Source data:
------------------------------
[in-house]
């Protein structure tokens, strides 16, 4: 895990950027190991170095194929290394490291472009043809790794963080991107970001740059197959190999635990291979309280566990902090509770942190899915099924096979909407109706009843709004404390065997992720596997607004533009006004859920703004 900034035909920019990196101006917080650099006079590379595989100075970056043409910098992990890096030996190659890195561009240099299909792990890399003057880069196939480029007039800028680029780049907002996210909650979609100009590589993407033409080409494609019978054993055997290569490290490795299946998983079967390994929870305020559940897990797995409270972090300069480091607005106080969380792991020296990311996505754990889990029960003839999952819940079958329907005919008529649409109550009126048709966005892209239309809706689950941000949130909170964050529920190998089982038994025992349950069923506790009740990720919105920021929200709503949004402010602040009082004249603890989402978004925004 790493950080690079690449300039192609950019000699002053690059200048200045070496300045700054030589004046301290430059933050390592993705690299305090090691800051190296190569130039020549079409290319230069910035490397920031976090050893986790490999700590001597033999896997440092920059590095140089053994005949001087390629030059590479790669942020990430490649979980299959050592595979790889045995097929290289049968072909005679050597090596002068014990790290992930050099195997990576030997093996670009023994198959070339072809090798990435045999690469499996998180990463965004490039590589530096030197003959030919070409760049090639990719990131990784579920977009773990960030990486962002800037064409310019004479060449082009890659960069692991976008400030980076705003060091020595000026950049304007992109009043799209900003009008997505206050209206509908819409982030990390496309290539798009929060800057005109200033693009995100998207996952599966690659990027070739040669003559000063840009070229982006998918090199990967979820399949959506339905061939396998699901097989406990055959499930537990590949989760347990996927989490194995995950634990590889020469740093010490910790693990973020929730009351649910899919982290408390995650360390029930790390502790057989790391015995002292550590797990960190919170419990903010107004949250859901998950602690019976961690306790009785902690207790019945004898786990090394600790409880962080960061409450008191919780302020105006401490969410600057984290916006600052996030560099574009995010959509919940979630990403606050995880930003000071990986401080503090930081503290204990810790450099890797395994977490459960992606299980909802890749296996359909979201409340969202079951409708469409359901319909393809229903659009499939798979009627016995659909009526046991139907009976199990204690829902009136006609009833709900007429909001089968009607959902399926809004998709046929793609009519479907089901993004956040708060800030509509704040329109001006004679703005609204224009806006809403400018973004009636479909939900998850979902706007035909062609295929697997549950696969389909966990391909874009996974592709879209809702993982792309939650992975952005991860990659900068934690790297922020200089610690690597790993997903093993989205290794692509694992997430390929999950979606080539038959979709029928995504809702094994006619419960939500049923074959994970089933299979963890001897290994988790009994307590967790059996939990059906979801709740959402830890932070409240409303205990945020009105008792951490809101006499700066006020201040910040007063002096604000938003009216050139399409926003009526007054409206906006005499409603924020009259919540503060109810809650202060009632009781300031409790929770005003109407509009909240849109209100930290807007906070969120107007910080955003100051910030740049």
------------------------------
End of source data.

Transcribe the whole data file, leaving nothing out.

[in-house]
């Protein structure tokens, strides 16, 4: 895990950027190991170095194929290394490291472009043809790794963080991107970001740059197959190999635990291979309280566990902090509770942190899915099924096979909407109706009843709004404390065997992720596997607004533009006004859920703004 900034035909920019990196101006917080650099006079590379595989100075970056043409910098992990890096030996190659890195561009240099299909792990890399003057880069196939480029007039800028680029780049907002996210909650979609100009590589993407033409080409494609019978054993055997290569490290490795299946998983079967390994929870305020559940897990797995409270972090300069480091607005106080969380792991020296990311996505754990889990029960003839999952819940079958329907005919008529649409109550009126048709966005892209239309809706689950941000949130909170964050529920190998089982038994025992349950069923506790009740990720919105920021929200709503949004402010602040009082004249603890989402978004925004 790493950080690079690449300039192609950019000699002053690059200048200045070496300045700054030589004046301290430059933050390592993705690299305090090691800051190296190569130039020549079409290319230069910035490397920031976090050893986790490999700590001597033999896997440092920059590095140089053994005949001087390629030059590479790669942020990430490649979980299959050592595979790889045995097929290289049968072909005679050597090596002068014990790290992930050099195997990576030997093996670009023994198959070339072809090798990435045999690469499996998180990463965004490039590589530096030197003959030919070409760049090639990719990131990784579920977009773990960030990486962002800037064409310019004479060449082009890659960069692991976008400030980076705003060091020595000026950049304007992109009043799209900003009008997505206050209206509908819409982030990390496309290539798009929060800057005109200033693009995100998207996952599966690659990027070739040669003559000063840009070229982006998918090199990967979820399949959506339905061939396998699901097989406990055959499930537990590949989760347990996927989490194995995950634990590889020469740093010490910790693990973020929730009351649910899919982290408390995650360390029930790390502790057989790391015995002292550590797990960190919170419990903010107004949250859901998950602690019976961690306790009785902690207790019945004898786990090394600790409880962080960061409450008191919780302020105006401490969410600057984290916006600052996030560099574009995010959509919940979630990403606050995880930003000071990986401080503090930081503290204990810790450099890797395994977490459960992606299980909802890749296996359909979201409340969202079951409708469409359901319909393809229903659009499939798979009627016995659909009526046991139907009976199990204690829902009136006609009833709900007429909001089968009607959902399926809004998709046929793609009519479907089901993004956040708060800030509509704040329109001006004679703005609204224009806006809403400018973004009636479909939900998850979902706007035909062609295929697997549950696969389909966990391909874009996974592709879209809702993982792309939650992975952005991860990659900068934690790297922020200089610690690597790993997903093993989205290794692509694992997430390929999950979606080539038959979709029928995504809702094994006619419960939500049923074959994970089933299979963890001897290994988790009994307590967790059996939990059906979801709740959402830890932070409240409303205990945020009105008792951490809101006499700066006020201040910040007063002096604000938003009216050139399409926003009526007054409206906006005499409603924020009259919540503060109810809650202060009632009781300031409790929770005003109407509009909240849109209100930290807007906070969120107007910080955003100051910030740049």